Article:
La Boheme  (Antonicelli;  Bjorling, Sayao, Valentino, etc.;  Tosca (Mitropoulos;  Bjorling & Curtis-Verna)  (2-Myto MCD 916.47)
Item# OP0113
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Product Description

La Boheme  (Antonicelli;  Bjorling, Sayao, Valentino, etc.;  Tosca (Mitropoulos;  Bjorling & Curtis-Verna)  (2-Myto MCD 916.47)
OP0113. LA BOHEME, Live Performance, 25 Dec., 1948, w. Antonicelli Cond. Met Opera Ensemble; Jussi Björling, Bidú Sayão, Francesco Valentino, Mimi Benzell, Nicola Moscona, Salvatore Baccaloni, etc.; TOSCA – Excerpts, Live Performance, 21 Nov., 1959, w. Mitropoulos Cond. Met Opera Ensemble; Jussi Björling & Mary Curtis-Verna. (Italy) 2-Myto MCD 916.47. Very long out-of-print, Final Sealed Copy!

CRITIC REVIEWS:

"Hard to believe that Björling, who had made his debut as the Bohemian poet in 1938, offers his first and only broadcast Rodolfo a decade later....His Rodolfo is long in coming and, on this 1948 Christmas afternoon broadcast, a gift worth waiting for....His initial phrase...flows as effortlessly from his throat as wine from a bottle, and though the stock may be Swedish rather than Mediterranean, the yield is full-bodied and the bouquet flavorful."

- Paul Jackson, SATURDAY AFTERNOONS AT THE OLD MET, pp.450 & 452



“Sayão's technical mastery appeared not to include a well-knit trill, but superb phrasing, splendid diction, acting ability and a svelte figure made her a compelling artist both on stage and on the recital platform....What further eulogies can be written about this charming, mid-century songbird? A Jean de Reszke pupil and the worthy successor to the delicious Lucrezia Bori at the Met, she enjoyed a long career in the lighter French repertoire and is remembered with deep affection by all who had the good fortune to hear her in her prime.”

- Vivian A. Liff, AMERICAN RECORD GUIDE, May / June, 2011



“One of the most important elements that made Bidú Sayão such a unique artist among other singers and frankly among most instrumentalists was that she was a musician first….In 1923, Teodorini introduced Bidú to her former professor, Jean de Reszke, who concentrated on teaching her the French opera repertoire. After de Reszke’s death in 1925 Sayão continued her studies with Cotogni’s own disciple, Luigi Ricci (1893-1981), who worked with great opera composers such as Giordano, Leoncavallo, Mascagni, and Respighi, as well as coaching celebrated singers such as Ezio Pinza, Tito Gobbi, Benjamino Gigli and Fyodor Chaliapin….What makes her so unique even among the greats is that she found a way to combine, in perfect harmony, two naturally contradicting qualities rarely found in one artist: technical perfection and passion in abundance.”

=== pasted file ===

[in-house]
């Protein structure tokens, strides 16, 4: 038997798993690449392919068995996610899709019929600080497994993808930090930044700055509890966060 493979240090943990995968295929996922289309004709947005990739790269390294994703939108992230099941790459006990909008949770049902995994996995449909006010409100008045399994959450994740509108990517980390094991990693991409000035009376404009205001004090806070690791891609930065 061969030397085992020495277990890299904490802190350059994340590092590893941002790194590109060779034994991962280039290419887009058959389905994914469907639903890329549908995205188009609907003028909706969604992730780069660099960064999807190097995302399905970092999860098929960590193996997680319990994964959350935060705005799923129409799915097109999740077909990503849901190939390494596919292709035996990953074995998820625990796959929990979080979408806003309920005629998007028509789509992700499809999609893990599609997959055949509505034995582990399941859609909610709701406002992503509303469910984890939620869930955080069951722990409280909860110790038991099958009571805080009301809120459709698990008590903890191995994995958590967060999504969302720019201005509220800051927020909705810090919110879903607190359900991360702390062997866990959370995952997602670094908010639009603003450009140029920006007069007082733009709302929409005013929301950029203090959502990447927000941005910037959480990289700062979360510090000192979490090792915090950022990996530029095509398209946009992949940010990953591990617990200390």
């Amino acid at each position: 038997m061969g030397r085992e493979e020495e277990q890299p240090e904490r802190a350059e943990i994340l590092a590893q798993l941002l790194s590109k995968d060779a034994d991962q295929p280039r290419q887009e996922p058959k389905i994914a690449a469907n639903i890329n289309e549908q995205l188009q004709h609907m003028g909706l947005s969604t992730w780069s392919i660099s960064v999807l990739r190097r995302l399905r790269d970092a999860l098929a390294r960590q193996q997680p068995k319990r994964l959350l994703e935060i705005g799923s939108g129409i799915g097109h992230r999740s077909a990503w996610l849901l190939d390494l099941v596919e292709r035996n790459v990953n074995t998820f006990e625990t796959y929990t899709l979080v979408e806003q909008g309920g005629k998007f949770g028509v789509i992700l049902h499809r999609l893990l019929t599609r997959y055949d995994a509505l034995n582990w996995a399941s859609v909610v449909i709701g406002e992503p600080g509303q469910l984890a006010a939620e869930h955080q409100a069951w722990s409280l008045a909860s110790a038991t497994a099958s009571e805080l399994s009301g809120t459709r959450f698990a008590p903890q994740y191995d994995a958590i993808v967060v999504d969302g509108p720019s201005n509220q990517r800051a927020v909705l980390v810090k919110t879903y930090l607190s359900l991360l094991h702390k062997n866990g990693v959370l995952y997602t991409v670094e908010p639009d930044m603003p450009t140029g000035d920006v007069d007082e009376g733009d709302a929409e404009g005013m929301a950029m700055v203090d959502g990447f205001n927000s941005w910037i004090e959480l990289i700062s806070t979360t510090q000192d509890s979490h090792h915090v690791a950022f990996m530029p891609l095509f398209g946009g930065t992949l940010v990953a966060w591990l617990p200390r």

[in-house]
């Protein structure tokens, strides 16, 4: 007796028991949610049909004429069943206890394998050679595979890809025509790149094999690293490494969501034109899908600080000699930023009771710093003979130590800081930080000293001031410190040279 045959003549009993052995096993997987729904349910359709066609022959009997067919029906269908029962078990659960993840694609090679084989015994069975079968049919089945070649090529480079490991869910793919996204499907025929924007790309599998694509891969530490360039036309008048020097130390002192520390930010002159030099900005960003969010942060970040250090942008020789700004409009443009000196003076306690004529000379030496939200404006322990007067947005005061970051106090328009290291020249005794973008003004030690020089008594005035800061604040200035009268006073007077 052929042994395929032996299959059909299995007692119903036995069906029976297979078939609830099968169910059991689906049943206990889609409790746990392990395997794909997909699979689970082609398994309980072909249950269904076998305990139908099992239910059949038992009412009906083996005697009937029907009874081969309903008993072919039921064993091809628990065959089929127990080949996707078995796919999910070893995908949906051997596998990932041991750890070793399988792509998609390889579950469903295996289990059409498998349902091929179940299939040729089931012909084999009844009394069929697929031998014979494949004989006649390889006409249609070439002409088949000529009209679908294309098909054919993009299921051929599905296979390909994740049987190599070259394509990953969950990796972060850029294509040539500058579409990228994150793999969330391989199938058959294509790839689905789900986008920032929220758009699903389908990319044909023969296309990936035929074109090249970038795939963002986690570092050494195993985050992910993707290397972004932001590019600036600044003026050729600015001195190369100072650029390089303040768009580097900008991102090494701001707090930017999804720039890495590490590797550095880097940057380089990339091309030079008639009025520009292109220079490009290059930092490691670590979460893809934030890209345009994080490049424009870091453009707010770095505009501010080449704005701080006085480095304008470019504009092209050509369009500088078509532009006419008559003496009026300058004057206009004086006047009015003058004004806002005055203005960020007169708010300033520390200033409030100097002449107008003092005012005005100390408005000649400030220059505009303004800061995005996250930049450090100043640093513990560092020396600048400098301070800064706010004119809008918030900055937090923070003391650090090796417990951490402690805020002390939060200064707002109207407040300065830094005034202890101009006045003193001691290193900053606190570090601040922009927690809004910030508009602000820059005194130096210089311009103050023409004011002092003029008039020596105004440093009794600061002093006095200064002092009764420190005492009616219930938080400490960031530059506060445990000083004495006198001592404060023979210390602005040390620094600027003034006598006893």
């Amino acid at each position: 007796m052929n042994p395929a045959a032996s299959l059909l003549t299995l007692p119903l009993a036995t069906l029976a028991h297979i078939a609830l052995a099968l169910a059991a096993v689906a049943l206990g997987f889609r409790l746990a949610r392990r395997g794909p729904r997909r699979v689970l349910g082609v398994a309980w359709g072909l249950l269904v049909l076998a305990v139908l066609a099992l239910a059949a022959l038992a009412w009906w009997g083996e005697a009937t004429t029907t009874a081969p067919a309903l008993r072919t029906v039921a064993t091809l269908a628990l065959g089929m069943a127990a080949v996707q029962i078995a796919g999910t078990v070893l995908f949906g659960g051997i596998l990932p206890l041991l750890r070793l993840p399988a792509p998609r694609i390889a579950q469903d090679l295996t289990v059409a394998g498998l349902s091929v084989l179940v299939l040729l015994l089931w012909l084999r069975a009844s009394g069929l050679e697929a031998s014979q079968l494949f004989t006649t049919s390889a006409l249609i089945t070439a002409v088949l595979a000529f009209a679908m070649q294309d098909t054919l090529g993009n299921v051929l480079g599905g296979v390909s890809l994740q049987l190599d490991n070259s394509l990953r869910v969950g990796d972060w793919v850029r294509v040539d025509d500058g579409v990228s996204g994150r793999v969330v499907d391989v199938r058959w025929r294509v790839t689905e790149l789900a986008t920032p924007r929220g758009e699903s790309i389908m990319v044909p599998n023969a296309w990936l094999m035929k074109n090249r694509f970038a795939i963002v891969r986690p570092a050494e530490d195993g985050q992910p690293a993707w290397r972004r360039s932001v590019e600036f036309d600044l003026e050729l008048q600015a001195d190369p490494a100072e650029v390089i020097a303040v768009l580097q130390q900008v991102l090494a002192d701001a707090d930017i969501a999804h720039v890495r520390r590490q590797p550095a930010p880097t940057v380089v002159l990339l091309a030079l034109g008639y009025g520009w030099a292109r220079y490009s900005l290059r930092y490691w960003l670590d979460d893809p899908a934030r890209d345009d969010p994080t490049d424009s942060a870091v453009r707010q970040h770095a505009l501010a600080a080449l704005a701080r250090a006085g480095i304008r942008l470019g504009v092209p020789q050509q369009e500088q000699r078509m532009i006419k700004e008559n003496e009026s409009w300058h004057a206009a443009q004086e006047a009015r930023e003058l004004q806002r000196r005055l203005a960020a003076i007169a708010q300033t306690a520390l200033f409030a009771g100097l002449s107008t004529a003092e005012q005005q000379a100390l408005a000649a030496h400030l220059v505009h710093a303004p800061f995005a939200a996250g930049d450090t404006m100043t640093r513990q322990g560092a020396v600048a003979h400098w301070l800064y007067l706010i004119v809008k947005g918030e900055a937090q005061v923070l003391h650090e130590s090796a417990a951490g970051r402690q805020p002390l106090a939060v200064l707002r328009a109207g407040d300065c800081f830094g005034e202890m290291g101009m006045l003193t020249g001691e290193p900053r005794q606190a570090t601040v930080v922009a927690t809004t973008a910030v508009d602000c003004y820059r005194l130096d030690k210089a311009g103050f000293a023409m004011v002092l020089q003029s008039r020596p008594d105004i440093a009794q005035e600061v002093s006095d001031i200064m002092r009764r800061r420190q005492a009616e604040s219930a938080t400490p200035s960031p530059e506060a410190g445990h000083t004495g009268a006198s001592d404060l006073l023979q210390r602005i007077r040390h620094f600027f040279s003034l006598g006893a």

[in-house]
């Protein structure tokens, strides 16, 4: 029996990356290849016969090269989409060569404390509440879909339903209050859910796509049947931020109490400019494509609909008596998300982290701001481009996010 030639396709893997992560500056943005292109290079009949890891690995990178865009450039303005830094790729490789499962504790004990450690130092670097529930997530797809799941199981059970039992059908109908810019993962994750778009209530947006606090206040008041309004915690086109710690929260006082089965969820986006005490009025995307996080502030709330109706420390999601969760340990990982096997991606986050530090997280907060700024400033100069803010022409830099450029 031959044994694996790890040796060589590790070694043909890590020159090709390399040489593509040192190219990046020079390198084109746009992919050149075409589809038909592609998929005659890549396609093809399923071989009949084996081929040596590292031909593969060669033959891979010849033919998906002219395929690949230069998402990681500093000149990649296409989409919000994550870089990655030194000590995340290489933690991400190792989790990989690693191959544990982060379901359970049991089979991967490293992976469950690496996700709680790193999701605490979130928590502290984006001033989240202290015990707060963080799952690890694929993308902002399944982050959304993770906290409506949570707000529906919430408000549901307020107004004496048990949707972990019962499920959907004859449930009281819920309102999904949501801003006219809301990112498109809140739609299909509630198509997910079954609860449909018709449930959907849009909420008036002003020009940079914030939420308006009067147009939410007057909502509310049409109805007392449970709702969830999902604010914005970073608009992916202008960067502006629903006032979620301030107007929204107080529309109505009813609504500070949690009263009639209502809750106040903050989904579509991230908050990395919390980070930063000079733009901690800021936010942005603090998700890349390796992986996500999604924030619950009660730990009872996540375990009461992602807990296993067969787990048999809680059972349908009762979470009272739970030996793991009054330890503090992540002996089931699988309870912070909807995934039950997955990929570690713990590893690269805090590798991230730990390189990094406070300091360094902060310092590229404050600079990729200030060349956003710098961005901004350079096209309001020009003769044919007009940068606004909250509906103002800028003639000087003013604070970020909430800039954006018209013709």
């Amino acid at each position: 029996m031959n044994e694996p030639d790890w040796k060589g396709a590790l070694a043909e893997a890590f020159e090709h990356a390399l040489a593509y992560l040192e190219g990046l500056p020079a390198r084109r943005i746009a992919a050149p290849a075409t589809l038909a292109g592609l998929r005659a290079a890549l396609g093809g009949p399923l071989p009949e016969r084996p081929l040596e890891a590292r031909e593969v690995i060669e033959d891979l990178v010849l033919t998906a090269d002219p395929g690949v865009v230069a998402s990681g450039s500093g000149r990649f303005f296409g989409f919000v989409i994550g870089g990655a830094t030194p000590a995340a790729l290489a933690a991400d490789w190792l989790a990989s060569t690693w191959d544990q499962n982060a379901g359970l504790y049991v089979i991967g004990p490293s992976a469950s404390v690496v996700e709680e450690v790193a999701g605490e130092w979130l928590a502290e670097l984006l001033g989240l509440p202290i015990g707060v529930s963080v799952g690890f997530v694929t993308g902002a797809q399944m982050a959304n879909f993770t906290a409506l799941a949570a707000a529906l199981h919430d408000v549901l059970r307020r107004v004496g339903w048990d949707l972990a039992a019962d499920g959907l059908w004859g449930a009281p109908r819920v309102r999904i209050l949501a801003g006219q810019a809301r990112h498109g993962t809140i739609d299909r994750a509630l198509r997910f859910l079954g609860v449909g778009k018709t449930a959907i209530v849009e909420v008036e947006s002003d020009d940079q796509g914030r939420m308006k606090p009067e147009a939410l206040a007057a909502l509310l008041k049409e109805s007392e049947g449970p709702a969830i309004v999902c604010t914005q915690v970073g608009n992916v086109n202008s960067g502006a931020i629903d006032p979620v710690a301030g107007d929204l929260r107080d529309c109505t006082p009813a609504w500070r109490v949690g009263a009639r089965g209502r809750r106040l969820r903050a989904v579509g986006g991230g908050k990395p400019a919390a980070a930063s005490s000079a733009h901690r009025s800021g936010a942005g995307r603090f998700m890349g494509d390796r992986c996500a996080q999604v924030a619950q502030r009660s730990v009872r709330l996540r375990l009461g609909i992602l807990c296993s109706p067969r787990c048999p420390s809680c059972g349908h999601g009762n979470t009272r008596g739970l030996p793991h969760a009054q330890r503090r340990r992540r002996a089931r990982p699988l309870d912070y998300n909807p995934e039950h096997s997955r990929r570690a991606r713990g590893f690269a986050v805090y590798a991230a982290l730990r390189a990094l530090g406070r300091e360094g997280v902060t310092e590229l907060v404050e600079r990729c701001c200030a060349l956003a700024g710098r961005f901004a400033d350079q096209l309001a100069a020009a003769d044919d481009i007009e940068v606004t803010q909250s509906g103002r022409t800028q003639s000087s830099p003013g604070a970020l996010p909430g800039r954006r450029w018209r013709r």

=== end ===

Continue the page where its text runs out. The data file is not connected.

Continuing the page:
- Mordecai Shehori, CLASSICAL RECORDINGS QUARTERLY, Winter, 2010





"Frank Valentino was an American baritone (actually born Frank Valentine Dinhaupt in the Bronx) who was re-christened Francesco Valentino by an Italian impresario who thought he would have more success if he appeared to be Italian). He had a major two-decade career at the Met, one of a long line of American Verdi baritones (Tibbett, Warren, Merrill, Milnes) who made that company their main homes. We cannot pretend that Valentino had the vocal distinction of those others; the voice lacked the sheen and individual sound of importance that they all had. But he was at the very top of the second level, singing with a real presence and understanding of the idiom and an admirable vocal security. He is a real asset to the whole."

- Henry Fogel, FANFARE, Nov./Dec., 2015